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Re: sources for/experiences with scroll paper

On Fri, 10 Jan 1997, I am not Kevin wrote:

> robert drake wrote:
> >
> > folks--
> >
> > i have a book project that has potential as a scroll; 8 to 12 inches
> > wide and i'd guess at least 10 feet long.  i'd rather not paste together
> > panels--does anyone know of sources/types of paper (better quality than
> > buthcher paper) available in roll?  or any other words of experienced
> > wisdom on publishing in scroll format?  much appreciated
> >
> > sincere
> > luigi-bob drake
> > Burning Press
> > au462@xxxxxxxxxxxxxxxxxxxxx
> I don't know about the archival quality, but would either vellum or
> mylar, the type used by architects/engineers/draftsmen, work?  When I
> was in architect school we used to buy it in rolls of up to something
> like 6 yards long, in widths varying from about 12" up to 48", maybe
> wider.
> angi.

Good morining folks,

The request for enlightenment did not include any details about the
process or processes that might be employed in the production of this
scroll so it is hard to suggest specific papers or production techniques.

Several have made solid selections of good papers that happen to come in
rolls but it would help us all very much if we knew if the scroll is to
be collaged, printed, drawn or otherwise assembled.  Is the paper to be
tissue paper or rag printmakers paper or something in between?

Not knowing any details I will suggest two extremes.  The largest width
roll of rag paper that I have found is Lenox 100 which comes in a roll 80
inches wide and 20 yrds long.  I have two in my studio and I think of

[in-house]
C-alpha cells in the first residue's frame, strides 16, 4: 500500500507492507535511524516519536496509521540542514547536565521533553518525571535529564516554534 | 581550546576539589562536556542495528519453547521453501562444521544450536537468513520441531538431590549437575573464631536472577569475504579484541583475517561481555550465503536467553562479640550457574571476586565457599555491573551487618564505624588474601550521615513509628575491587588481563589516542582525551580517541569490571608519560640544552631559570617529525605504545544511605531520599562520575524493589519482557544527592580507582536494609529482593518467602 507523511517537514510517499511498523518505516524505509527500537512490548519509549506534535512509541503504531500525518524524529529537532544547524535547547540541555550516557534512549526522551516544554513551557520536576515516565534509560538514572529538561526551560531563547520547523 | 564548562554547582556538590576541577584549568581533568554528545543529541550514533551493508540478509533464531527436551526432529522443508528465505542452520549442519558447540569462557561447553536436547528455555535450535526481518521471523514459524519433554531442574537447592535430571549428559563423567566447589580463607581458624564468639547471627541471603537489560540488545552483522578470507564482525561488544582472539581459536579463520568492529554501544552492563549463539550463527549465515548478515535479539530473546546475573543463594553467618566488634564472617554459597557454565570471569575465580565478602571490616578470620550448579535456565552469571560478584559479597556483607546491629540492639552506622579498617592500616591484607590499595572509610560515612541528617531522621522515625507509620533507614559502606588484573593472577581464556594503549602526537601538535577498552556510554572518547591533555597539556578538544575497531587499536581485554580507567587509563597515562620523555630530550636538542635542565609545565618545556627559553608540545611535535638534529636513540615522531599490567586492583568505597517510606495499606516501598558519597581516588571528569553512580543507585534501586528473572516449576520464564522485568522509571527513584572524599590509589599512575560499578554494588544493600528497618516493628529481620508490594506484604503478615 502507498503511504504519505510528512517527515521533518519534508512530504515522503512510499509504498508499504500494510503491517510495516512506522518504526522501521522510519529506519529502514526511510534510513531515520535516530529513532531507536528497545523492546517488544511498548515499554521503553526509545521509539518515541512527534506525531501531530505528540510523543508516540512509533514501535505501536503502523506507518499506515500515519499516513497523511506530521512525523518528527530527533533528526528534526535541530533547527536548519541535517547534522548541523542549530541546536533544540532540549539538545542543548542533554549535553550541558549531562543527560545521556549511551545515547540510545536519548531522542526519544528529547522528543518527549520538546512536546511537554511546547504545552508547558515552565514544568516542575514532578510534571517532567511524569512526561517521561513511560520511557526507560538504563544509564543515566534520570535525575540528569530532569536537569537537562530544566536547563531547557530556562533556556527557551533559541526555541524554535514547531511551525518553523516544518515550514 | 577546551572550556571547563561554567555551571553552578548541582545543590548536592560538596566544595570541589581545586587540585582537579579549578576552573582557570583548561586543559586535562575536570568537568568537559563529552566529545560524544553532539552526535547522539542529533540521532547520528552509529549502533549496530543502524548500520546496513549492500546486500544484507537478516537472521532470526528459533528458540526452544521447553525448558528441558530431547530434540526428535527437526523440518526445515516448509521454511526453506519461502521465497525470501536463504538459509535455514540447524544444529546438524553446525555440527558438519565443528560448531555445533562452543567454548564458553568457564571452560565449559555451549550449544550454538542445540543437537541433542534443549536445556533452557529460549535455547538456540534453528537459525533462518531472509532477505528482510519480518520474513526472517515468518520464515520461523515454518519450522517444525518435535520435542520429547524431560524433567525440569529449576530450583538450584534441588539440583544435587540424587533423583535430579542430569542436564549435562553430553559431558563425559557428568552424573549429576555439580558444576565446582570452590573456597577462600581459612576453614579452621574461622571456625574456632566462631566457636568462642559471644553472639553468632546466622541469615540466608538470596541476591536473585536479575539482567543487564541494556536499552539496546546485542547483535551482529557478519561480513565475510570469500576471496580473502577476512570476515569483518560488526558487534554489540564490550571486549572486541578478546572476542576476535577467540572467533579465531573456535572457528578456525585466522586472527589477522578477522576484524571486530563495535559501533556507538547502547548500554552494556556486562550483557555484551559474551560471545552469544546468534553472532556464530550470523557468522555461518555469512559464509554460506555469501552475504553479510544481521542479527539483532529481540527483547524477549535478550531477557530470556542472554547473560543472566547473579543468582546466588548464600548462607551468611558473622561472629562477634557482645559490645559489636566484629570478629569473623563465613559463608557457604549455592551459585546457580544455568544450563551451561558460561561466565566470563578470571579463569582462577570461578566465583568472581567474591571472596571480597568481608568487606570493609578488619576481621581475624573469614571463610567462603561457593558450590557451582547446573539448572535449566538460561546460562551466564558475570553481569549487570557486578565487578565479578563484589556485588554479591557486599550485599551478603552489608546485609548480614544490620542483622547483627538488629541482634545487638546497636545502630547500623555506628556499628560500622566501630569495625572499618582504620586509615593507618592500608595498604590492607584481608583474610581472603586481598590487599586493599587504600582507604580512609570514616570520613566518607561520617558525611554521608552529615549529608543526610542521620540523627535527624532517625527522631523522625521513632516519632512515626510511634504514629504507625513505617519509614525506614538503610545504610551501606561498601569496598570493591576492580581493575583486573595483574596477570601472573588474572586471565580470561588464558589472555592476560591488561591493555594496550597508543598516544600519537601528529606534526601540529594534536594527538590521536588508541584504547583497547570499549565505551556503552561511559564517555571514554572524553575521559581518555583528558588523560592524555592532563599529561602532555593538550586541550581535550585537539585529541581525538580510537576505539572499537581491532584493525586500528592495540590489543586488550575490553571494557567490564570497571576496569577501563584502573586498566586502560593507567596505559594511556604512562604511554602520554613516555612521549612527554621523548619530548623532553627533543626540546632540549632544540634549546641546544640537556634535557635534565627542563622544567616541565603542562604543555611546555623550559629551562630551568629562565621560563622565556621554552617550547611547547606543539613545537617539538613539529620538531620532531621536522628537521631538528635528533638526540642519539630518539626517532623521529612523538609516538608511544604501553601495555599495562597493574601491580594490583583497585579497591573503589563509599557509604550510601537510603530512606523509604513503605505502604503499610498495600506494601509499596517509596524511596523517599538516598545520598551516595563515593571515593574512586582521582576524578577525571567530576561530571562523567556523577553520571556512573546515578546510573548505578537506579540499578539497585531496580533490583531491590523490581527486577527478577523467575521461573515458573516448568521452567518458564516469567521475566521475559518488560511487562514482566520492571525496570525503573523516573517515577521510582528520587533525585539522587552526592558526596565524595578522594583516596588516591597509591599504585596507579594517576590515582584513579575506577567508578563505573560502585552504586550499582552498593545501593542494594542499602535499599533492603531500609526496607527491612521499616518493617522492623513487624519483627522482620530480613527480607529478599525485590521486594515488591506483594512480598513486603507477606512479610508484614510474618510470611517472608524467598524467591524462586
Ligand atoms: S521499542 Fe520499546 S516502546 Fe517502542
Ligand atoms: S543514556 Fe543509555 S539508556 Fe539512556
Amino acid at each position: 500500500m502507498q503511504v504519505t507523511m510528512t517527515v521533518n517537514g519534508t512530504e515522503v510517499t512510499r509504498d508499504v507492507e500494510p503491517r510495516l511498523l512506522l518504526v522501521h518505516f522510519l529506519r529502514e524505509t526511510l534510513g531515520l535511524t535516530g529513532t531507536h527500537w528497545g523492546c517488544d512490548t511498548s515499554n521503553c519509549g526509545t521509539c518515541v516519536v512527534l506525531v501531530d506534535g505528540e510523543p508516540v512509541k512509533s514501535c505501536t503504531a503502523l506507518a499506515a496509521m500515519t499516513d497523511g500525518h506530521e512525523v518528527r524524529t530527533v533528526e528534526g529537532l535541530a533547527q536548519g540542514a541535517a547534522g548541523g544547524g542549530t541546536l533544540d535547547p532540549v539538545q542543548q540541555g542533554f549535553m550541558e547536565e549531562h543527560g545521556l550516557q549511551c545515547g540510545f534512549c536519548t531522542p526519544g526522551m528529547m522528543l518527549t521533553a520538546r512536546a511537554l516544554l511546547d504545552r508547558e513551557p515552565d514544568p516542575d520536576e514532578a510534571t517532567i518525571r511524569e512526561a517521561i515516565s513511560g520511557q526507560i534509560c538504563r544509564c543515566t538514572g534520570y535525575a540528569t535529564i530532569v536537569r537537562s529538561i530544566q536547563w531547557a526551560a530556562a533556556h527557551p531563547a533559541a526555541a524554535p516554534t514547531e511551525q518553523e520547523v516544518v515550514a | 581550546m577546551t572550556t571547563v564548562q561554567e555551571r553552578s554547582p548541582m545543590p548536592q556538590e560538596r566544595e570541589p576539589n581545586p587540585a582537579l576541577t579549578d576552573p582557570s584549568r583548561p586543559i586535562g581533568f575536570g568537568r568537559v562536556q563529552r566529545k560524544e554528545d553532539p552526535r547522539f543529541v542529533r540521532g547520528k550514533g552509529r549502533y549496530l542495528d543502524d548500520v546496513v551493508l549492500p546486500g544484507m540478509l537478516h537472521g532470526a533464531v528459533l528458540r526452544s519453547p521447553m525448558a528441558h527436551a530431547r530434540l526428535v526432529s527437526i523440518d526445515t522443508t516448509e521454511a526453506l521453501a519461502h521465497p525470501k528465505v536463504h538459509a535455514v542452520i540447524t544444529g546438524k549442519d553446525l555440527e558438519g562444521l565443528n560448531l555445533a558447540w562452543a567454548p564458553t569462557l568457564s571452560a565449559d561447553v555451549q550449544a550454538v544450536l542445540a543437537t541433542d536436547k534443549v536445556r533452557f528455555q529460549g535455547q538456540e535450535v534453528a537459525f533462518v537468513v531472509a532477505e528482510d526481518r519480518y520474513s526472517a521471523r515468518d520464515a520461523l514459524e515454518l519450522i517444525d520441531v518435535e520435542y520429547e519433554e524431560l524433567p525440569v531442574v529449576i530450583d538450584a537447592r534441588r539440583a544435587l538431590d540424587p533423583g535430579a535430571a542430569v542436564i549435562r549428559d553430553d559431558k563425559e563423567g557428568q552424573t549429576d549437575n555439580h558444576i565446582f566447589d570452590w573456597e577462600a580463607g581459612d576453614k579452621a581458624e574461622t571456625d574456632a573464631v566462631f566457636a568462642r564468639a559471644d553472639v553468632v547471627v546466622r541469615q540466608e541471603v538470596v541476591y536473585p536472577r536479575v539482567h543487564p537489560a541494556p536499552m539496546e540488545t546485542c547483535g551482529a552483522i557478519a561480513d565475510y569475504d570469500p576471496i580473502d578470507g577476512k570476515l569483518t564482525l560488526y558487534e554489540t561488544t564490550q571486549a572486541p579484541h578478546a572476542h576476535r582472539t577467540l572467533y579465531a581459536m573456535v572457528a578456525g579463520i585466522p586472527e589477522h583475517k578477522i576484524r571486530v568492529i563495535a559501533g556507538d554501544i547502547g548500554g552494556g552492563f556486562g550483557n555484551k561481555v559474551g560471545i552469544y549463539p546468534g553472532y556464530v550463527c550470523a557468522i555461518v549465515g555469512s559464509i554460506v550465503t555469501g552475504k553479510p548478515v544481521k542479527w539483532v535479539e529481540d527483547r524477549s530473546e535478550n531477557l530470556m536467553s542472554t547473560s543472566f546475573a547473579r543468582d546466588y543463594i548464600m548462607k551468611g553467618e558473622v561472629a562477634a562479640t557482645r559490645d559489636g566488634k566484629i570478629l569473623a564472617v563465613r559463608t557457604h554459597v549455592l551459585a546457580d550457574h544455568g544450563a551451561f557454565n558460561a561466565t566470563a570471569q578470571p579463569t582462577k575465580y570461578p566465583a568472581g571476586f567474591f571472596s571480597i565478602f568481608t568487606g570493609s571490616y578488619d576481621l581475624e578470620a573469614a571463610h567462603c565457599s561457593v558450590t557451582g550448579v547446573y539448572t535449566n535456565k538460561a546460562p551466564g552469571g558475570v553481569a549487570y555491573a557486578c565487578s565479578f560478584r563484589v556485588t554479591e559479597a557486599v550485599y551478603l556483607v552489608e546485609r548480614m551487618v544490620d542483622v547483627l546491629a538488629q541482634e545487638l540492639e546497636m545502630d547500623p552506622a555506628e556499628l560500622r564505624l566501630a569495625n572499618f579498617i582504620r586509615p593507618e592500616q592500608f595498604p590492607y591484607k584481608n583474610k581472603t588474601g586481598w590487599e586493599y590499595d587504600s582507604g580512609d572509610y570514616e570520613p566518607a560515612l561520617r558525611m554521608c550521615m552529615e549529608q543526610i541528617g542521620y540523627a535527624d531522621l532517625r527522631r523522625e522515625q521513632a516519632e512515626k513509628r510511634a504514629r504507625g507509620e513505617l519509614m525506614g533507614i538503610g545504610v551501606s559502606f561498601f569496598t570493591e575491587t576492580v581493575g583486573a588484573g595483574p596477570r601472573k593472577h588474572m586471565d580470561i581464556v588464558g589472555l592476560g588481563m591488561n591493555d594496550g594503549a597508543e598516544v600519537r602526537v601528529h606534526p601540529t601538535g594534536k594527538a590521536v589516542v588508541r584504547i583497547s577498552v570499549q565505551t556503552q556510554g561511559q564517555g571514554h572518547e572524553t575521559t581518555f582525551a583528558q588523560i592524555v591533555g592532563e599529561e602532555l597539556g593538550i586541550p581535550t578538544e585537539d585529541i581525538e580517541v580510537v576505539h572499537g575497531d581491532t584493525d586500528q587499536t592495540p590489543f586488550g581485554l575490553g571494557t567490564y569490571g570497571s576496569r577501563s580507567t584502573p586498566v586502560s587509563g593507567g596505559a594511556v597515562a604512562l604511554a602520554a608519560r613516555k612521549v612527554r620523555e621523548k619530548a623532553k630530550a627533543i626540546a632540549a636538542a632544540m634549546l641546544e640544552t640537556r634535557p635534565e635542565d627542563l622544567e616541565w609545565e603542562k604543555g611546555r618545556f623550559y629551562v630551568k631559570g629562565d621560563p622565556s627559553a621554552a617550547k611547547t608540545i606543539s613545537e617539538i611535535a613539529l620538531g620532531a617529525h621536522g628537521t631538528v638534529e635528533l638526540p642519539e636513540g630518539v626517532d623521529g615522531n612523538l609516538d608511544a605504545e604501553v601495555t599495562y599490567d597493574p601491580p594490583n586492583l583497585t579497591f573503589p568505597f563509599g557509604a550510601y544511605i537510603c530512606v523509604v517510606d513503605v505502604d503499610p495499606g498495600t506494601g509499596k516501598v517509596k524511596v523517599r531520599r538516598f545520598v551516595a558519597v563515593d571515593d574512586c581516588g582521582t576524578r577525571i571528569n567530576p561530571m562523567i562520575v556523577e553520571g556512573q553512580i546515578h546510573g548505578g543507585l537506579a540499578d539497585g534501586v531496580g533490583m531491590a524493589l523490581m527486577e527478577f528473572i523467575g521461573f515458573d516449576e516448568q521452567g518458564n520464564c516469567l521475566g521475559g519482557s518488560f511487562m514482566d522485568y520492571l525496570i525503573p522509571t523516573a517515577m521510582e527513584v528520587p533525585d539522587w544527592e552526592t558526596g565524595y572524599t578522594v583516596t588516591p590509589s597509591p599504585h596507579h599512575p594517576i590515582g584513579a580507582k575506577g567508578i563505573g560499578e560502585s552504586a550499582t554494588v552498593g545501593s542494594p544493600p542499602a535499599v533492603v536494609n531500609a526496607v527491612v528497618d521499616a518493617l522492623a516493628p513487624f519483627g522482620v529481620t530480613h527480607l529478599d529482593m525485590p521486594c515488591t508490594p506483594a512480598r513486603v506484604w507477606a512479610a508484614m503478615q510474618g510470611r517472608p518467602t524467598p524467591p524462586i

them as rolls of carpeting due to their size and girth.  It is the same
as Lenox sheets which also comes the sheets, the largest being 38 by 50
inches. Both versions of Lenox are heavy weight(300g/m2).  A large sheet
might work for you.  How long is the scroll to be?

There are several thin Rag drafting papers that I have used, such as
K & E (Germany) Albanene which was the industry standard before plastic
drafting films became popular. It comes in several widths and rolls up
to 100 yards. It is very white for a tracing paper and does not look
oiled like some.  For a thinner ground-glass look Calson, (France) makes
a very different looking rag drafting paper called Vadillon which Dan
Smith in Seatle sells.  I have printed on both with oil-based inks but I
would not use any water-based media or pastes (this stuff will wrinkle
like vellum) Each paper is sized for line drawing with drafting ink like
Higgins Black Magic which will not cause wrinkles but will slow down the
drying of printer's inks.  Use oil with a drier and no rubber based
printer's inks.

Other rag papers in a roll may differ greatly from there sheet
counterparts.  Rives BFK (France) is made in large rolls and is unsized
and could proved a problem when printing or may bleed when drawn upon
with aquamedia.

I would like to make a request of all the folks on this list if I may.
Please don't take offense:

Although it is great fun to read the responses of such open-end questions
found on listservs...It would be much more productive if everyone would
give as much detail about their projects as they can when asking for help.

I know many things are still undecided but the above scroll request is
typically vague.  Don't worry about whether the list will understand the
experts terms you may employ...someone will know what you are talking about.

Please ask for exactly what you need whenever you can.  Give as much
detail as you can.  Always tell us sizes, ammounts, brand names or any
other specific background that may be part of your request.

We all spend a lot of personal time helping each other, which is why I am
here.  I better formed question will provde better, more complete answers.
It will also help us help others by not wasting time telling you what you
may already know.

Thanks for listening and good luck with your project.


     M I C H A E L   M O R I N                M.F.A., M.L.S.

Director Celtic Press               Instructional Media Librarian
  Buffalo  New York                  D'Youville College Library
         Co-Moderator Buffalo Free-Net Preservation SIG
    Member Buffalo Free-Net Information Development Committee

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